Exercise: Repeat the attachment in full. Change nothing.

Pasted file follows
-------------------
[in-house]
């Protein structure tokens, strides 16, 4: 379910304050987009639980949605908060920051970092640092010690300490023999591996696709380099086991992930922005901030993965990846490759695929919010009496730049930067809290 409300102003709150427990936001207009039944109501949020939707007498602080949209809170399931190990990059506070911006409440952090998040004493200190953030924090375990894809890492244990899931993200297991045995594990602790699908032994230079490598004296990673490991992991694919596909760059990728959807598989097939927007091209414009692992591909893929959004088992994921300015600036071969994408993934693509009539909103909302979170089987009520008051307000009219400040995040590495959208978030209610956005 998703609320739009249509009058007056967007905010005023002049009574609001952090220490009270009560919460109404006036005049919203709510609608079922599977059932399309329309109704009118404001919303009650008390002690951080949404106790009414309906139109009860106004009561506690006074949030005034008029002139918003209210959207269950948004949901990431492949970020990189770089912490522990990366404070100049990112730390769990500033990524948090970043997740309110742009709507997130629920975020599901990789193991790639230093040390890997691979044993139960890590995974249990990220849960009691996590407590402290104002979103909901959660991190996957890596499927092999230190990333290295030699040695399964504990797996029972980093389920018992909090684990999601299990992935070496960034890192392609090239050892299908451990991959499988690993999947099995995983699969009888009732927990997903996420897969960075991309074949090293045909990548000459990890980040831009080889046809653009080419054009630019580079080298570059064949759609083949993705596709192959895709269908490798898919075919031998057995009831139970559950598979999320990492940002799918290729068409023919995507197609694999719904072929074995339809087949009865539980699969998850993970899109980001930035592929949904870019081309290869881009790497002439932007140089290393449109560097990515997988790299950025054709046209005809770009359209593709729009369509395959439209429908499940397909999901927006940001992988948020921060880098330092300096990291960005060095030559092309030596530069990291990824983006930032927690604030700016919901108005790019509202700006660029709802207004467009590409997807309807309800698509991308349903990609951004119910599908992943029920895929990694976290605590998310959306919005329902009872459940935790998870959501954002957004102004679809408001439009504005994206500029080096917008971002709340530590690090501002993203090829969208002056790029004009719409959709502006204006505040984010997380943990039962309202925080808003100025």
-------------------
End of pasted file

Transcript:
[in-house]
């Protein structure tokens, strides 16, 4: 379910304050987009639980949605908060920051970092640092010690300490023999591996696709380099086991992930922005901030993965990846490759695929919010009496730049930067809290 409300102003709150427990936001207009039944109501949020939707007498602080949209809170399931190990990059506070911006409440952090998040004493200190953030924090375990894809890492244990899931993200297991045995594990602790699908032994230079490598004296990673490991992991694919596909760059990728959807598989097939927007091209414009692992591909893929959004088992994921300015600036071969994408993934693509009539909103909302979170089987009520008051307000009219400040995040590495959208978030209610956005 998703609320739009249509009058007056967007905010005023002049009574609001952090220490009270009560919460109404006036005049919203709510609608079922599977059932399309329309109704009118404001919303009650008390002690951080949404106790009414309906139109009860106004009561506690006074949030005034008029002139918003209210959207269950948004949901990431492949970020990189770089912490522990990366404070100049990112730390769990500033990524948090970043997740309110742009709507997130629920975020599901990789193991790639230093040390890997691979044993139960890590995974249990990220849960009691996590407590402290104002979103909901959660991190996957890596499927092999230190990333290295030699040695399964504990797996029972980093389920018992909090684990999601299990992935070496960034890192392609090239050892299908451990991959499988690993999947099995995983699969009888009732927990997903996420897969960075991309074949090293045909990548000459990890980040831009080889046809653009080419054009630019580079080298570059064949759609083949993705596709192959895709269908490798898919075919031998057995009831139970559950598979999320990492940002799918290729068409023919995507197609694999719904072929074995339809087949009865539980699969998850993970899109980001930035592929949904870019081309290869881009790497002439932007140089290393449109560097990515997988790299950025054709046209005809770009359209593709729009369509395959439209429908499940397909999901927006940001992988948020921060880098330092300096990291960005060095030559092309030596530069990291990824983006930032927690604030700016919901108005790019509202700006660029709802207004467009590409997807309807309800698509991308349903990609951004119910599908992943029920895929990694976290605590998310959306919005329902009872459940935790998870959501954002957004102004679809408001439009504005994206500029080096917008971002709340530590690090501002993203090829969208002056790029004009719409959709502006204006505040984010997380943990039962309202925080808003100025």